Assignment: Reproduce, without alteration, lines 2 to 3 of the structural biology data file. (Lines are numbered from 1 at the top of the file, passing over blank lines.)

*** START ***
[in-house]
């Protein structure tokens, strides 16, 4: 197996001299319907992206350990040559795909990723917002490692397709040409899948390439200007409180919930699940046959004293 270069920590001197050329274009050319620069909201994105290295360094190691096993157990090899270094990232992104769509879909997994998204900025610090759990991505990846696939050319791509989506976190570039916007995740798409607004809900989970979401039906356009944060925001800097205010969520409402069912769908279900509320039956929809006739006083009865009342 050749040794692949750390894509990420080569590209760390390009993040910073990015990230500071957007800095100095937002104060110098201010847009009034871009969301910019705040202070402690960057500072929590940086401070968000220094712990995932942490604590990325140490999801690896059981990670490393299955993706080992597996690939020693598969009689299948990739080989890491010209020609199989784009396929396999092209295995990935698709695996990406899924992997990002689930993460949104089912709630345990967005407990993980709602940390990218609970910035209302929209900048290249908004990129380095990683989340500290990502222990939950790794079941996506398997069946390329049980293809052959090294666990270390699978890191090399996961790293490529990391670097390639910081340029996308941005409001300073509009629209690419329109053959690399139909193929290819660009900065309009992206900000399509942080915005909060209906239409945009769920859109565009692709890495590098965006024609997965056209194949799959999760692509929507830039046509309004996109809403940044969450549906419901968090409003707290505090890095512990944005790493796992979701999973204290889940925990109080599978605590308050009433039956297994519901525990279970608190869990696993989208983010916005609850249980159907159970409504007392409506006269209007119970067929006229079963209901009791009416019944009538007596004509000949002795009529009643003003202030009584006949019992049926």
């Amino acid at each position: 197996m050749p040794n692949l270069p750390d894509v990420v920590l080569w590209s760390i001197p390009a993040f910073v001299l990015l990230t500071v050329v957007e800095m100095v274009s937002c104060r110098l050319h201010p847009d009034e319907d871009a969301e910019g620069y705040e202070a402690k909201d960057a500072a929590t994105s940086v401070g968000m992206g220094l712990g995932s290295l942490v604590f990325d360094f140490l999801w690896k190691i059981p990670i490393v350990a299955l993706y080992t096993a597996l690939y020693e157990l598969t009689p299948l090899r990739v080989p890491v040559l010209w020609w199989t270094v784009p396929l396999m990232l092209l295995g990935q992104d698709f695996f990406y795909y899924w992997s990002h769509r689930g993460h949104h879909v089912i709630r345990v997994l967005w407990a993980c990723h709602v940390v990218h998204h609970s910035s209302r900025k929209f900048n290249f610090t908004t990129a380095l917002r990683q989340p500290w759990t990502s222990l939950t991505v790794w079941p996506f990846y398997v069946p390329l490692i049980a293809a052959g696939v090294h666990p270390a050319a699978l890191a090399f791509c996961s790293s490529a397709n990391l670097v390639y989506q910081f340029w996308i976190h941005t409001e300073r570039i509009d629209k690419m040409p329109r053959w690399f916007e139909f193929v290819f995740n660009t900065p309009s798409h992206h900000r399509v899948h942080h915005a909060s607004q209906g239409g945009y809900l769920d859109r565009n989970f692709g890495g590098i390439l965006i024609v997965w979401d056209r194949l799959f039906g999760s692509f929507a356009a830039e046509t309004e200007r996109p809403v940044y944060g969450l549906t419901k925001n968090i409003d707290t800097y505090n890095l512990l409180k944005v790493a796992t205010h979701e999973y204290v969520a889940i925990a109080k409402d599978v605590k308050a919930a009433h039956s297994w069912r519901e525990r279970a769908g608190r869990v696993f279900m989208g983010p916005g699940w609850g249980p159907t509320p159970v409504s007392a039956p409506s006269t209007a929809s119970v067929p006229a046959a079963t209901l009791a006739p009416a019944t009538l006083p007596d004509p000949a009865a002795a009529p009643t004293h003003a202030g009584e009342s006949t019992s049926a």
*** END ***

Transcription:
């Protein structure tokens, strides 16, 4: 197996001299319907992206350990040559795909990723917002490692397709040409899948390439200007409180919930699940046959004293 270069920590001197050329274009050319620069909201994105290295360094190691096993157990090899270094990232992104769509879909997994998204900025610090759990991505990846696939050319791509989506976190570039916007995740798409607004809900989970979401039906356009944060925001800097205010969520409402069912769908279900509320039956929809006739006083009865009342 050749040794692949750390894509990420080569590209760390390009993040910073990015990230500071957007800095100095937002104060110098201010847009009034871009969301910019705040202070402690960057500072929590940086401070968000220094712990995932942490604590990325140490999801690896059981990670490393299955993706080992597996690939020693598969009689299948990739080989890491010209020609199989784009396929396999092209295995990935698709695996990406899924992997990002689930993460949104089912709630345990967005407990993980709602940390990218609970910035209302929209900048290249908004990129380095990683989340500290990502222990939950790794079941996506398997069946390329049980293809052959090294666990270390699978890191090399996961790293490529990391670097390639910081340029996308941005409001300073509009629209690419329109053959690399139909193929290819660009900065309009992206900000399509942080915005909060209906239409945009769920859109565009692709890495590098965006024609997965056209194949799959999760692509929507830039046509309004996109809403940044969450549906419901968090409003707290505090890095512990944005790493796992979701999973204290889940925990109080599978605590308050009433039956297994519901525990279970608190869990696993989208983010916005609850249980159907159970409504007392409506006269209007119970067929006229079963209901009791009416019944009538007596004509000949002795009529009643003003202030009584006949019992049926």
């Amino acid at each position: 197996m050749p040794n692949l270069p750390d894509v990420v920590l080569w590209s760390i001197p390009a993040f910073v001299l990015l990230t500071v050329v957007e800095m100095v274009s937002c104060r110098l050319h201010p847009d009034e319907d871009a969301e910019g620069y705040e202070a402690k909201d960057a500072a929590t994105s940086v401070g968000m992206g220094l712990g995932s290295l942490v604590f990325d360094f140490l999801w690896k190691i059981p990670i490393v350990a299955l993706y080992t096993a597996l690939y020693e157990l598969t009689p299948l090899r990739v080989p890491v040559l010209w020609w199989t270094v784009p396929l396999m990232l092209l295995g990935q992104d698709f695996f990406y795909y899924w992997s990002h769509r689930g993460h949104h879909v089912i709630r345990v997994l967005w407990a993980c990723h709602v940390v990218h998204h609970s910035s209302r900025k929209f900048n290249f610090t908004t990129a380095l917002r990683q989340p500290w759990t990502s222990l939950t991505v790794w079941p996506f990846y398997v069946p390329l490692i049980a293809a052959g696939v090294h666990p270390a050319a699978l890191a090399f791509c996961s790293s490529a397709n990391l670097v390639y989506q910081f340029w996308i976190h941005t409001e300073r570039i509009d629209k690419m040409p329109r053959w690399f916007e139909f193929v290819f995740n660009t900065p309009s798409h992206h900000r399509v899948h942080h915005a909060s607004q209906g239409g945009y809900l769920d859109r565009n989970f692709g890495g590098i390439l965006i024609v997965w979401d056209r194949l799959f039906g999760s692509f929507a356009a830039e046509t309004e200007r996109p809403v940044y944060g969450l549906t419901k925001n968090i409003d707290t800097y505090n890095l512990l409180k944005v790493a796992t205010h979701e999973y204290v969520a889940i925990a109080k409402d599978v605590k308050a919930a009433h039956s297994w069912r519901e525990r279970a769908g608190r869990v696993f279900m989208g983010p916005g699940w609850g249980p159907t509320p159970v409504s007392a039956p409506s006269t209007a929809s119970v067929p006229a046959a079963t209901l009791a006739p009416a019944t009538l006083p007596d004509p000949a009865a002795a009529p009643t004293h003003a202030g009584e009342s006949t019992s049926a």